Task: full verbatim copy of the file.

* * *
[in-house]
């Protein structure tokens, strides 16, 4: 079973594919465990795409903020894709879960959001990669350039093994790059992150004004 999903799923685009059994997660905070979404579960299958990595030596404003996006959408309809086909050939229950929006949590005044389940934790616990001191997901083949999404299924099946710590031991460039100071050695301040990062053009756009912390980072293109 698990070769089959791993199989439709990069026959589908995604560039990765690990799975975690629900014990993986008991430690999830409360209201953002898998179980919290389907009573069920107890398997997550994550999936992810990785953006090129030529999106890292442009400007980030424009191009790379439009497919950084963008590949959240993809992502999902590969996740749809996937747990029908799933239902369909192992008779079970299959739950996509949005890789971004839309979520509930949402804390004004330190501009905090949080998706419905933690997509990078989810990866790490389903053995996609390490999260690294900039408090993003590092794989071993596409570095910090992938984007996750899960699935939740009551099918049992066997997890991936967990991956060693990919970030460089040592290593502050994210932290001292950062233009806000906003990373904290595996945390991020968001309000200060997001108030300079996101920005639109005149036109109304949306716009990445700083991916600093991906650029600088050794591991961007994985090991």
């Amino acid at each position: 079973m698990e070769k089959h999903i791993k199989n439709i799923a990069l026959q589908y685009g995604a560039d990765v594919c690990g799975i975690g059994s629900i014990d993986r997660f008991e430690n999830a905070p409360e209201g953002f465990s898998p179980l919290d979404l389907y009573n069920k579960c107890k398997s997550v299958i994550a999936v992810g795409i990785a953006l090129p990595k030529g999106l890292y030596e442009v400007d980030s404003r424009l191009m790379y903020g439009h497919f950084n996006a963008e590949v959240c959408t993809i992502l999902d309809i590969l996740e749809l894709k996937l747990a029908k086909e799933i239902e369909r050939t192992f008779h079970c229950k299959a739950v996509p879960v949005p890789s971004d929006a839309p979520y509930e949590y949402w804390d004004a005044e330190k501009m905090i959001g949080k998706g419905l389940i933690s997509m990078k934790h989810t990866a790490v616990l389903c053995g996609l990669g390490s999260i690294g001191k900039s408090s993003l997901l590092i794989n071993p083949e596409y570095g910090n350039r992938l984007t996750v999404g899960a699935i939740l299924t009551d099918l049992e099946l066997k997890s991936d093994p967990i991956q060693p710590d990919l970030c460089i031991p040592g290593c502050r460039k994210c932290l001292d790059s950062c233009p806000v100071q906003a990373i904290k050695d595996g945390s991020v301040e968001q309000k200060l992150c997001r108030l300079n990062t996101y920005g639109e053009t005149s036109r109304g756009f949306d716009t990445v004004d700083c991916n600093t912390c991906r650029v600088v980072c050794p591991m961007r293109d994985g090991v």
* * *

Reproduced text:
[in-house]
């Protein structure tokens, strides 16, 4: 079973594919465990795409903020894709879960959001990669350039093994790059992150004004 999903799923685009059994997660905070979404579960299958990595030596404003996006959408309809086909050939229950929006949590005044389940934790616990001191997901083949999404299924099946710590031991460039100071050695301040990062053009756009912390980072293109 698990070769089959791993199989439709990069026959589908995604560039990765690990799975975690629900014990993986008991430690999830409360209201953002898998179980919290389907009573069920107890398997997550994550999936992810990785953006090129030529999106890292442009400007980030424009191009790379439009497919950084963008590949959240993809992502999902590969996740749809996937747990029908799933239902369909192992008779079970299959739950996509949005890789971004839309979520509930949402804390004004330190501009905090949080998706419905933690997509990078989810990866790490389903053995996609390490999260690294900039408090993003590092794989071993596409570095910090992938984007996750899960699935939740009551099918049992066997997890991936967990991956060693990919970030460089040592290593502050994210932290001292950062233009806000906003990373904290595996945390991020968001309000200060997001108030300079996101920005639109005149036109109304949306716009990445700083991916600093991906650029600088050794591991961007994985090991």
């Amino acid at each position: 079973m698990e070769k089959h999903i791993k199989n439709i799923a990069l026959q589908y685009g995604a560039d990765v594919c690990g799975i975690g059994s629900i014990d993986r997660f008991e430690n999830a905070p409360e209201g953002f465990s898998p179980l919290d979404l389907y009573n069920k579960c107890k398997s997550v299958i994550a999936v992810g795409i990785a953006l090129p990595k030529g999106l890292y030596e442009v400007d980030s404003r424009l191009m790379y903020g439009h497919f950084n996006a963008e590949v959240c959408t993809i992502l999902d309809i590969l996740e749809l894709k996937l747990a029908k086909e799933i239902e369909r050939t192992f008779h079970c229950k299959a739950v996509p879960v949005p890789s971004d929006a839309p979520y509930e949590y949402w804390d004004a005044e330190k501009m905090i959001g949080k998706g419905l389940i933690s997509m990078k934790h989810t990866a790490v616990l389903c053995g996609l990669g390490s999260i690294g001191k900039s408090s993003l997901l590092i794989n071993p083949e596409y570095g910090n350039r992938l984007t996750v999404g899960a699935i939740l299924t009551d099918l049992e099946l066997k997890s991936d093994p967990i991956q060693p710590d990919l970030c460089i031991p040592g290593c502050r460039k994210c932290l001292d790059s950062c233009p806000v100071q906003a990373i904290k050695d595996g945390s991020v301040e968001q309000k200060l992150c997001r108030l300079n990062t996101y920005g639109e053009t005149s036109r109304g756009f949306d716009t990445v004004d700083c991916n600093t912390c991906r650029v600088v980072c050794p591991m961007r293109d994985g090991v």